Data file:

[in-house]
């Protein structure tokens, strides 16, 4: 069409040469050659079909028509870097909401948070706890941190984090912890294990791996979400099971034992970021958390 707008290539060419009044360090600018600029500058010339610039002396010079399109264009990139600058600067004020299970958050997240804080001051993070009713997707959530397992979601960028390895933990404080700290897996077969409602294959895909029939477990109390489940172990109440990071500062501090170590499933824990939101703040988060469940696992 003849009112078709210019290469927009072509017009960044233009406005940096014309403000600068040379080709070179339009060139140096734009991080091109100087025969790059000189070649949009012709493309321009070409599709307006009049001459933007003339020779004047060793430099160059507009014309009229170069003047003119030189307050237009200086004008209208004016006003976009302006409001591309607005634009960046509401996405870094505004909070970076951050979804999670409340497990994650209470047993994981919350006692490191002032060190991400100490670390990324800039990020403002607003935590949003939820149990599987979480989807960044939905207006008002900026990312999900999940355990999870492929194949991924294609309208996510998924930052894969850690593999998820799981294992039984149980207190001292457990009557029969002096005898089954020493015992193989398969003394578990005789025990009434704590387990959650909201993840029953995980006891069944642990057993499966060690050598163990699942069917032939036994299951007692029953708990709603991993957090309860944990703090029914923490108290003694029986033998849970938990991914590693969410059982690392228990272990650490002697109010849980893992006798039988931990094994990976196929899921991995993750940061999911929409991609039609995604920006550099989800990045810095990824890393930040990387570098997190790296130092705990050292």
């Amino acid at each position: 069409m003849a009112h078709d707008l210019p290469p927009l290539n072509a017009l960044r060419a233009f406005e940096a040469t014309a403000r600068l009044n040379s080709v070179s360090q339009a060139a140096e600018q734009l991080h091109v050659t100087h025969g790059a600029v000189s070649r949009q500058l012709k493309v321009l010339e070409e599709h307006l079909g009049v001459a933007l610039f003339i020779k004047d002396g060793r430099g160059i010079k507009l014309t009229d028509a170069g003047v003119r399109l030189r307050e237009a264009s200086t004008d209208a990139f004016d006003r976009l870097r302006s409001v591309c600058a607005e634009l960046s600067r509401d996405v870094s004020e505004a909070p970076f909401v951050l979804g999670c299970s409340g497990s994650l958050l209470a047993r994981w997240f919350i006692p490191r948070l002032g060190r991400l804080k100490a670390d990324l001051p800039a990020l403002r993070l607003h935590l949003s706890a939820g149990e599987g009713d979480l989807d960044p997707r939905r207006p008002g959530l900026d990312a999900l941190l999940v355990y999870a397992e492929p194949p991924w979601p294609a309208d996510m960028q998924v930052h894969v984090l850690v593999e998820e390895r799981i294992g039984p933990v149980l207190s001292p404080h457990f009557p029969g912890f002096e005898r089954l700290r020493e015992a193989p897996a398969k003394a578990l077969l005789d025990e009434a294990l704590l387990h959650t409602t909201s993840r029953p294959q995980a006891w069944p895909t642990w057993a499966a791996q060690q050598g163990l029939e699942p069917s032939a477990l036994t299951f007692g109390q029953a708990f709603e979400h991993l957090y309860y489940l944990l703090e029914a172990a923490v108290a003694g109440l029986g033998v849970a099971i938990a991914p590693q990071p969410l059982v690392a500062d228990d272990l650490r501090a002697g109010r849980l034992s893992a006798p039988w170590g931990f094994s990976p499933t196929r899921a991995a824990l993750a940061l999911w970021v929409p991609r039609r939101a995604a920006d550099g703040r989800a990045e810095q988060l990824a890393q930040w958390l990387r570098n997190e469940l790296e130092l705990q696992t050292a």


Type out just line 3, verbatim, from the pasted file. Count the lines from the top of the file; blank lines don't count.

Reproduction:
């Amino acid at each position: 069409m003849a009112h078709d707008l210019p290469p927009l290539n072509a017009l960044r060419a233009f406005e940096a040469t014309a403000r600068l009044n040379s080709v070179s360090q339009a060139a140096e600018q734009l991080h091109v050659t100087h025969g790059a600029v000189s070649r949009q500058l012709k493309v321009l010339e070409e599709h307006l079909g009049v001459a933007l610039f003339i020779k004047d002396g060793r430099g160059i010079k507009l014309t009229d028509a170069g003047v003119r399109l030189r307050e237009a264009s200086t004008d209208a990139f004016d006003r976009l870097r302006s409001v591309c600058a607005e634009l960046s600067r509401d996405v870094s004020e505004a909070p970076f909401v951050l979804g999670c299970s409340g497990s994650l958050l209470a047993r994981w997240f919350i006692p490191r948070l002032g060190r991400l804080k100490a670390d990324l001051p800039a990020l403002r993070l607003h935590l949003s706890a939820g149990e599987g009713d979480l989807d960044p997707r939905r207006p008002g959530l900026d990312a999900l941190l999940v355990y999870a397992e492929p194949p991924w979601p294609a309208d996510m960028q998924v930052h894969v984090l850690v593999e998820e390895r799981i294992g039984p933990v149980l207190s001292p404080h457990f009557p029969g912890f002096e005898r089954l700290r020493e015992a193989p897996a398969k003394a578990l077969l005789d025990e009434a294990l704590l387990h959650t409602t909201s993840r029953p294959q995980a006891w069944p895909t642990w057993a499966a791996q060690q050598g163990l029939e699942p069917s032939a477990l036994t299951f007692g109390q029953a708990f709603e979400h991993l957090y309860y489940l944990l703090e029914a172990a923490v108290a003694g109440l029986g033998v849970a099971i938990a991914p590693q990071p969410l059982v690392a500062d228990d272990l650490r501090a002697g109010r849980l034992s893992a006798p039988w170590g931990f094994s990976p499933t196929r899921a991995a824990l993750a940061l999911w970021v929409p991609r039609r939101a995604a920006d550099g703040r989800a990045e810095q988060l990824a890393q930040w958390l990387r570098n997190e469940l790296e130092l705990q696992t050292a």